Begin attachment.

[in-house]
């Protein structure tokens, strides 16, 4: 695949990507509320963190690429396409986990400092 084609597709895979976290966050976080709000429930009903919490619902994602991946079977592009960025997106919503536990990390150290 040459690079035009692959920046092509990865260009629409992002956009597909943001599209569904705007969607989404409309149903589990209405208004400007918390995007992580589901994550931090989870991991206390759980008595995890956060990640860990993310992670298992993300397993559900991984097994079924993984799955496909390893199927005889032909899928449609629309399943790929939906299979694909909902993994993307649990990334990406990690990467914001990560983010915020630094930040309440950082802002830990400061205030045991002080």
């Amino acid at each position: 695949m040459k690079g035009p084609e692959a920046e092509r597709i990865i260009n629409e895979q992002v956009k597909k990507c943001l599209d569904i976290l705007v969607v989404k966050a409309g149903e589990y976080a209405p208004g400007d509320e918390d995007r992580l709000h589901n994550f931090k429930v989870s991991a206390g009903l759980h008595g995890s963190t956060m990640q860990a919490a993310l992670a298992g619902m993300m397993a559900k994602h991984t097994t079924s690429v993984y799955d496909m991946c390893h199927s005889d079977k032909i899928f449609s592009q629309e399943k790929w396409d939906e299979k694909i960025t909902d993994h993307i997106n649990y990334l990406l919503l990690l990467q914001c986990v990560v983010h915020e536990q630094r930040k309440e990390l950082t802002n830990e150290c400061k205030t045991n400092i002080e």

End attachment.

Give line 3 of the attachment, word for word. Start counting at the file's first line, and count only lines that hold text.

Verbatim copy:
């Amino acid at each position: 695949m040459k690079g035009p084609e692959a920046e092509r597709i990865i260009n629409e895979q992002v956009k597909k990507c943001l599209d569904i976290l705007v969607v989404k966050a409309g149903e589990y976080a209405p208004g400007d509320e918390d995007r992580l709000h589901n994550f931090k429930v989870s991991a206390g009903l759980h008595g995890s963190t956060m990640q860990a919490a993310l992670a298992g619902m993300m397993a559900k994602h991984t097994t079924s690429v993984y799955d496909m991946c390893h199927s005889d079977k032909i899928f449609s592009q629309e399943k790929w396409d939906e299979k694909i960025t909902d993994h993307i997106n649990y990334l990406l919503l990690l990467q914001c986990v990560v983010h915020e536990q630094r930040k309440e990390l950082t802002n830990e150290c400061k205030t045991n400092i002080e």